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Tuition grants for health care workers making legislative moves

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(The Center Square) – Medical professionals saddled with student loan debt may soon find relief in Pennsylvania if they are willing to relocate to one of the state’s more remote facilities.

The House Health Committee approved legislation intended to breathe life into a struggling medical system by incentivizing health care workers.

House Bill 2382 would establish grants of up to $250,000 for facilities to reimburse doctors, nurses, and midwives who choose to work a minimum of three years in a rural health care setting. The workers could use the money for, among other things, repaying student loans.

In Pennsylvania, rural settings account for 48 out of 67 counties, comprising about a quarter of the state’s total population.

“We are in the midst of a nationwide healthcare workforce emergency,” said the bill’s prime sponsor and the committee’s chair, Rep. Kathy Rapp, R-, Cambridge Springs. “This commonwealth does not currently have enough medical providers to meet Pennsylvania’s growing healthcare needs leaving rural communities’ access to care in a perilous state.”

Among the growing healthcare needs within the state are “diseases of despair,” as well as age-related challenges like Alzheimer’s and related disorders. Substance use and mental health disorders are major areas of concern in rural communities where economic opportunities have dwindled in recent years.

With higher numbers of residents living with disabilities and the broader aging population, legislators are turning to new models to fund and keep the doors open for rural facilities, but little can be done without the staff required to provide care.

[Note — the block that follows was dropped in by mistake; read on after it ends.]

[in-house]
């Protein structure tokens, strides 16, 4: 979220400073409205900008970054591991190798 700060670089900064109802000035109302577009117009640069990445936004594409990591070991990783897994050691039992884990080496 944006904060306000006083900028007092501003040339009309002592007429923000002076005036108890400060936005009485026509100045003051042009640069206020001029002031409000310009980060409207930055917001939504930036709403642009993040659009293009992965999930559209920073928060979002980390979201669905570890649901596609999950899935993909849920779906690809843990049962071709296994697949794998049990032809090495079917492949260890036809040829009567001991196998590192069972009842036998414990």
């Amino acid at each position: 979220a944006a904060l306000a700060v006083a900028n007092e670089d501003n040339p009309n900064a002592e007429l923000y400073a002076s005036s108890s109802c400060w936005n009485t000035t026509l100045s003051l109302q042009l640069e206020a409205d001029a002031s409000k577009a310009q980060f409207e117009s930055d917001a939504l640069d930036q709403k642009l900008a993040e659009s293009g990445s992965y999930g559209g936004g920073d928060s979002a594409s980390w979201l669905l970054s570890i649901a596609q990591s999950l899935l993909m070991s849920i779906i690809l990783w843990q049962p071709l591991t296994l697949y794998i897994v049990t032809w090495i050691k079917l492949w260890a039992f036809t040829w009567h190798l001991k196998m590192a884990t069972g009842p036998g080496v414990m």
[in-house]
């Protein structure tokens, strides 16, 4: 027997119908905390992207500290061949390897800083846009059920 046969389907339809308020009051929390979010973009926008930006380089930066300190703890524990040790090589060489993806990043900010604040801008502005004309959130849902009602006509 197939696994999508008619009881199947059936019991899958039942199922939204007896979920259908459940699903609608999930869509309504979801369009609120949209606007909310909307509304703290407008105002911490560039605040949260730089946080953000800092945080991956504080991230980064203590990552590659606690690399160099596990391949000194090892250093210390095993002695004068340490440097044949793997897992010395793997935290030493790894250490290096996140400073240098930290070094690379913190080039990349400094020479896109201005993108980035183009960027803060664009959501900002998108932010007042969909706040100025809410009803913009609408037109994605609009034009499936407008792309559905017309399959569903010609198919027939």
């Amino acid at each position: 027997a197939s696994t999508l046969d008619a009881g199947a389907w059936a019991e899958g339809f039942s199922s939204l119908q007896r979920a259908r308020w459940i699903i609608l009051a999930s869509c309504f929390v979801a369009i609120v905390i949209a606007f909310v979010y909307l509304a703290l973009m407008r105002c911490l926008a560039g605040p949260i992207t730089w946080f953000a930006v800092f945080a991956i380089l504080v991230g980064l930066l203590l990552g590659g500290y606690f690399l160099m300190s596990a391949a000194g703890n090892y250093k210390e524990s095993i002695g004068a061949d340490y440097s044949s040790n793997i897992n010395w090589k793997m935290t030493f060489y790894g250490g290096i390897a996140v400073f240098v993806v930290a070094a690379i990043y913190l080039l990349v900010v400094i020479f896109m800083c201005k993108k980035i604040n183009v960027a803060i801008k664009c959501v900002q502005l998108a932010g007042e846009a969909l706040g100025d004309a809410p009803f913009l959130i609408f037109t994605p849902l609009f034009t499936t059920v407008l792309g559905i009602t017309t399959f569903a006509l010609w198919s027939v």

Vacancy rates in rural hospitals for nursing support staff and nurses are 28% and 26% respectively, as compared to urban areas of the state which see rates of 19% and 14%. Rapp noted that 62 counties are currently considered full or partial healthcare shortage areas for primary care.

The bill emerged from a rural healthcare roundtable held in January. Rapp highlighted the multidimensional challenges rural communities face when it comes to accessing healthcare services. Increasing staffing is just one approach required to begin staunch the bleeding.

“The fact that you can actually have reimbursement is an enticement for you to decide to go to some of these areas,” said Rep. Tarik Khan, D-Philadelphia, who is himself a working nurse practitioner. He noted that many of his colleagues in the field sought out their specific positions because of the promise of reimbursement. “I’m hopeful that this is a positive step in getting more practitioners out into rural areas.”

The hope is that practitioners will not just head to rural areas for the three years required by the grant but choose to make a more permanent home there, helping to revive not just the healthcare system but also the economic and social prospects of these communities.

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